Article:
TAURUS April 21- May 21 You, my love, are the definition of competitive. Not that it’s bad ALL the time, but when it comes to conflict it’s hard for you to see eye to eye. My best solution? Take time to cool down when things get heated. Once you have time to understand the situation, you’re more susceptible to find a more plausible solution. Try to remember that there are always multiple ways to fix a problem! But if you choose to run for President, you’ll actually have people tune into the Presidential Debate!

GEMINI May 22-June 21 Well hey there, good communicator! You, my friend, are the definition of an excellent introvert! You like to take everything into consideration before you make your decision. This is a GREAT asset when it comes to assessing conflict. Talking out your thoughts is a great solution towards solving any type of conflict! So rock what you got, collaborator!

CANCER June 22-July 23 You’re very maternal when it comes to assessing conflict. That’s not bad! I’m like that too!! You’re very defensive about your point of view and can be easily wounded if someone tries to disregard your point of view. You’re what we like to call an avoiding conflict style because you prefer to not have any conflict at all. Remember that there is conflict everywhere you go. The best way to deal with it is facing it head on! Make sure to evaluate everyone’s point of view and respect them!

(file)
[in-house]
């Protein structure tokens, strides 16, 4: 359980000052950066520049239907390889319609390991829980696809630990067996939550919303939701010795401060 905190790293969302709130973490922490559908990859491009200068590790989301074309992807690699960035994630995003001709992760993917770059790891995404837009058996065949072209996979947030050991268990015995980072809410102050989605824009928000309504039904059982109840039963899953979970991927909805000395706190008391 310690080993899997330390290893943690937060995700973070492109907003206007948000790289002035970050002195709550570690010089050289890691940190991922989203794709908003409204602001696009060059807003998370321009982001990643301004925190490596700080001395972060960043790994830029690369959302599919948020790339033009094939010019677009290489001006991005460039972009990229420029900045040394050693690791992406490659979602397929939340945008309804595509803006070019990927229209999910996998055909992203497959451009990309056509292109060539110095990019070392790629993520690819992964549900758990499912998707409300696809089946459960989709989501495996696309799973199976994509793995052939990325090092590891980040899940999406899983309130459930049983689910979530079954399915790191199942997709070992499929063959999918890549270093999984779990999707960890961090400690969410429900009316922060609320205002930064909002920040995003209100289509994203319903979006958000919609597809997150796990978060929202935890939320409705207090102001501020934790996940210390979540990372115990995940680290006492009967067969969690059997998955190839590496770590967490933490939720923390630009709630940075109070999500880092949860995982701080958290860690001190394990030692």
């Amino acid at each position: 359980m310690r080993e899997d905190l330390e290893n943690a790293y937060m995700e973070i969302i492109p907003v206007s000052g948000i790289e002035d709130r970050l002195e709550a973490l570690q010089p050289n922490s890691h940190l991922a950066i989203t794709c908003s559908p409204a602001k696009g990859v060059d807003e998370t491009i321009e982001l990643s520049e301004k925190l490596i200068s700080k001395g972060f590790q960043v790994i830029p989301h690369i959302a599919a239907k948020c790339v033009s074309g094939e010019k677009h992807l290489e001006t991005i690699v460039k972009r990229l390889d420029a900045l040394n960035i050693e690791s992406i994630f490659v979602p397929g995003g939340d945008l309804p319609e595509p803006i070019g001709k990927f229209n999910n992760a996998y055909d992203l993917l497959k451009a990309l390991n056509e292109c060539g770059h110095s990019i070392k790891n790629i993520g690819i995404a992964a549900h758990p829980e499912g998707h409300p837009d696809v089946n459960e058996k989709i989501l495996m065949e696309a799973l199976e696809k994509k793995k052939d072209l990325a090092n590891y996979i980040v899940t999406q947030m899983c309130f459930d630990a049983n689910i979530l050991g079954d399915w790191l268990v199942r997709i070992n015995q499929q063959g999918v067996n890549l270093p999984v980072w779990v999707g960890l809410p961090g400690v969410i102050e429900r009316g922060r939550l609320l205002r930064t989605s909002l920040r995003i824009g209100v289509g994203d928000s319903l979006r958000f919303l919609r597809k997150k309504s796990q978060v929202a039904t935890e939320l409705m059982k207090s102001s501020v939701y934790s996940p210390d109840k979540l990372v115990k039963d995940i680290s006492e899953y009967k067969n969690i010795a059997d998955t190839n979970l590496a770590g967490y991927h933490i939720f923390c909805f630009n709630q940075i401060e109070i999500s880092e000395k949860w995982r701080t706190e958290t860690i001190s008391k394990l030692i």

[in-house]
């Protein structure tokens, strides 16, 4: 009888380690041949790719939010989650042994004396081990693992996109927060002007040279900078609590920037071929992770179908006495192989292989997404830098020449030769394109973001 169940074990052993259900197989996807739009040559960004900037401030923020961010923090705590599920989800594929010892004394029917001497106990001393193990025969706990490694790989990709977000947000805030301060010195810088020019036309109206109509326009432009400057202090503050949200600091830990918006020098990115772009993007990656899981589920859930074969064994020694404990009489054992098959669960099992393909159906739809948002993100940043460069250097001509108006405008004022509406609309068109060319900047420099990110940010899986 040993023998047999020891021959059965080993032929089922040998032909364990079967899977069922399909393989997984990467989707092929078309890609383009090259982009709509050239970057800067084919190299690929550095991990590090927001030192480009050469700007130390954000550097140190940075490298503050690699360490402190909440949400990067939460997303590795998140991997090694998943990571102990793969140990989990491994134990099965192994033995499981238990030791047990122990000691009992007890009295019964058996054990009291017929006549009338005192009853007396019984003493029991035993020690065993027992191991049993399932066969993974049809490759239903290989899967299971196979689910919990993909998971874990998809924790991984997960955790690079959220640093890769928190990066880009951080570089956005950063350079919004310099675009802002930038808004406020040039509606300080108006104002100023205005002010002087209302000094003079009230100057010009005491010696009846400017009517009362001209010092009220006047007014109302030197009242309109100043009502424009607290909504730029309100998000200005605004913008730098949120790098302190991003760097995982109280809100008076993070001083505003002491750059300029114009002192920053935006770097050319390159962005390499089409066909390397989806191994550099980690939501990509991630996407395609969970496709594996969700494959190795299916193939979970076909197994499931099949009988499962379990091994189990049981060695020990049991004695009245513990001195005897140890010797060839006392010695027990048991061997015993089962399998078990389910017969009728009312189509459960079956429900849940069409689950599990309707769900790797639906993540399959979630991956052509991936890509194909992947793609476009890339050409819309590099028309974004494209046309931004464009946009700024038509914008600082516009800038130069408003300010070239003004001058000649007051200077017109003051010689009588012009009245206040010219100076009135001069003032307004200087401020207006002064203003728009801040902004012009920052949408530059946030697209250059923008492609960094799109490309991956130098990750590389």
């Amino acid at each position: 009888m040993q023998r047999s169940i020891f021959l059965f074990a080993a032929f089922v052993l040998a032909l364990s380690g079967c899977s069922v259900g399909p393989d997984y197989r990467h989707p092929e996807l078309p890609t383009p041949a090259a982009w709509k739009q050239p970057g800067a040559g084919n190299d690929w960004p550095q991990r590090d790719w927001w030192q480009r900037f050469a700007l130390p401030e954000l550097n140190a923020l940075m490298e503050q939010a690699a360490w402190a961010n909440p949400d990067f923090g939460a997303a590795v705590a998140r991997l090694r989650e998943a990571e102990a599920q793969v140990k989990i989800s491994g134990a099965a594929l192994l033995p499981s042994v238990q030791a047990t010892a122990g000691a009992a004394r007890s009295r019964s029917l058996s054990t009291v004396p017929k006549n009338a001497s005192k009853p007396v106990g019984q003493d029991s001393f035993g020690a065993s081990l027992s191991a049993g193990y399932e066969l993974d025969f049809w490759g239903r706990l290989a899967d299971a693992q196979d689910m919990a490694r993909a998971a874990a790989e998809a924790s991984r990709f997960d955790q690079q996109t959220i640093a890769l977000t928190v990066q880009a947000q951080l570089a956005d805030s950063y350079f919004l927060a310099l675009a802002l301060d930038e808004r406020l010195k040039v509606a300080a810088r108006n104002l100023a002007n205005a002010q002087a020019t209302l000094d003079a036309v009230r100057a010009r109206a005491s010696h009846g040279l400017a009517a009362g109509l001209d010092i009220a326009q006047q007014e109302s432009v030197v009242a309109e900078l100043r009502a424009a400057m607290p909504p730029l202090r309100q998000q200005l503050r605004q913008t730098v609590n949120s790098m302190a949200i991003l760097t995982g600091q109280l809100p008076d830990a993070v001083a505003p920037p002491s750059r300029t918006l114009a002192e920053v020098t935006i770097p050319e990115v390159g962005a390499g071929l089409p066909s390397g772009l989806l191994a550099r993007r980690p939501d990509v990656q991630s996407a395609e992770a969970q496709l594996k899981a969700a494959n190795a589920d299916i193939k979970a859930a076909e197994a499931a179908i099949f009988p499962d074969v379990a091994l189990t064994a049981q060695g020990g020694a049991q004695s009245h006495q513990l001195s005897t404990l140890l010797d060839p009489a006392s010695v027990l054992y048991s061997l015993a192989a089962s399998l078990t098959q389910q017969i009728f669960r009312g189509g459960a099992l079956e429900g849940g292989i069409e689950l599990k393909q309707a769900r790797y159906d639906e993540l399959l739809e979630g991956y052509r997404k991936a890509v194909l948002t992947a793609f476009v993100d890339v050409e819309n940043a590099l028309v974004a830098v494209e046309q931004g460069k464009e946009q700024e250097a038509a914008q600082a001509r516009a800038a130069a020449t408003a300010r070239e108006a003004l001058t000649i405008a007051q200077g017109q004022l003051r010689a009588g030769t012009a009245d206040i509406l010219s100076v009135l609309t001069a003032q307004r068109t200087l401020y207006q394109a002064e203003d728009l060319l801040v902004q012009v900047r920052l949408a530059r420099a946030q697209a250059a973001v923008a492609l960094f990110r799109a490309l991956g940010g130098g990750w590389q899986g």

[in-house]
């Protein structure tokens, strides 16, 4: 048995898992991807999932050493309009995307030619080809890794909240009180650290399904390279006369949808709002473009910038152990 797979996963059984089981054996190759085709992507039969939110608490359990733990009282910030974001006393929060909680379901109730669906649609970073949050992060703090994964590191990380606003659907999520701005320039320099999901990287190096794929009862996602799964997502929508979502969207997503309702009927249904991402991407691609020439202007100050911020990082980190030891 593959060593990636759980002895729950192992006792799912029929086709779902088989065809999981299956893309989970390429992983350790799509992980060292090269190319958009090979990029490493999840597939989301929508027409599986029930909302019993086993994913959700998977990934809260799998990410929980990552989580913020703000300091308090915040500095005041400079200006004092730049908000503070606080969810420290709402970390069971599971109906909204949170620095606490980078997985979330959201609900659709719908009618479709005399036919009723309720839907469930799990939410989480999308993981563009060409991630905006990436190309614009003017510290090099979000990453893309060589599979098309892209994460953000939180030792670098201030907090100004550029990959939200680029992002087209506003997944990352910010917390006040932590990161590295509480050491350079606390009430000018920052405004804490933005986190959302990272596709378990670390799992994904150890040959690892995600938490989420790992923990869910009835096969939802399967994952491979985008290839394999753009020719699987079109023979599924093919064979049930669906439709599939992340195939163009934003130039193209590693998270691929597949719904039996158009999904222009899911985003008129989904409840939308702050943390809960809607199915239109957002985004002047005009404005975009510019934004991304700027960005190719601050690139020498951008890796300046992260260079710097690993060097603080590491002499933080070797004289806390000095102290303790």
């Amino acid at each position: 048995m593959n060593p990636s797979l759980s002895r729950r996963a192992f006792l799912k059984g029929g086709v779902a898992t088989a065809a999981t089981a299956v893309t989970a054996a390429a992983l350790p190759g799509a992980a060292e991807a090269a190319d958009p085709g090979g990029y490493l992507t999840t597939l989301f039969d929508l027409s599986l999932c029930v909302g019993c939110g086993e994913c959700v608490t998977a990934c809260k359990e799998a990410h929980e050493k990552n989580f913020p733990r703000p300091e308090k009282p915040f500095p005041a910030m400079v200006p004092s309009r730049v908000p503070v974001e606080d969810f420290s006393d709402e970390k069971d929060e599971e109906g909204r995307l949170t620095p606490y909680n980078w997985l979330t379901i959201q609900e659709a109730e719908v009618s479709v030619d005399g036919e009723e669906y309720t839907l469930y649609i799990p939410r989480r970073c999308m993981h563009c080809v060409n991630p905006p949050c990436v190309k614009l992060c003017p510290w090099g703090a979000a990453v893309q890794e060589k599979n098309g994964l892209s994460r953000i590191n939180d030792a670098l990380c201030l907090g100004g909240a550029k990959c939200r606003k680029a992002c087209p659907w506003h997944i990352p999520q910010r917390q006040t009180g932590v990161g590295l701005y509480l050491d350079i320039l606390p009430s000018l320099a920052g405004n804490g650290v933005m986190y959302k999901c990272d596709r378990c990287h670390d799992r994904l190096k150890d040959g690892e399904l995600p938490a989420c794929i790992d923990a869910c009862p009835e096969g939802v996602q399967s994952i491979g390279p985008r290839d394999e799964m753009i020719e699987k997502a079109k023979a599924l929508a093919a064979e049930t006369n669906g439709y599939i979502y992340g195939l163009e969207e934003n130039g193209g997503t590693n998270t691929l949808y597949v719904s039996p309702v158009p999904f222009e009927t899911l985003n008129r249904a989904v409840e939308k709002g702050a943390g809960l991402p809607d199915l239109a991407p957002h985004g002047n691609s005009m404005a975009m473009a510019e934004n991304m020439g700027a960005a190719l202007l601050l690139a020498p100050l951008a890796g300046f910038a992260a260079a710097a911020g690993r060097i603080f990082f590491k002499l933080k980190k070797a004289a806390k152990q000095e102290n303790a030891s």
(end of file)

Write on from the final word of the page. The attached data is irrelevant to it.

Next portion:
VIRGO August 24-September 23 Way to roll with the punches, good friend. For you, conflict doesn’t affect you too much, and that’s great! You’re flexible in terms of finding a solution, and that’s why you’re labeled as accommodating because you learn to deal and go. Just remember that every thing should be taken into consideration!! Keep on being the good ray of sunshine!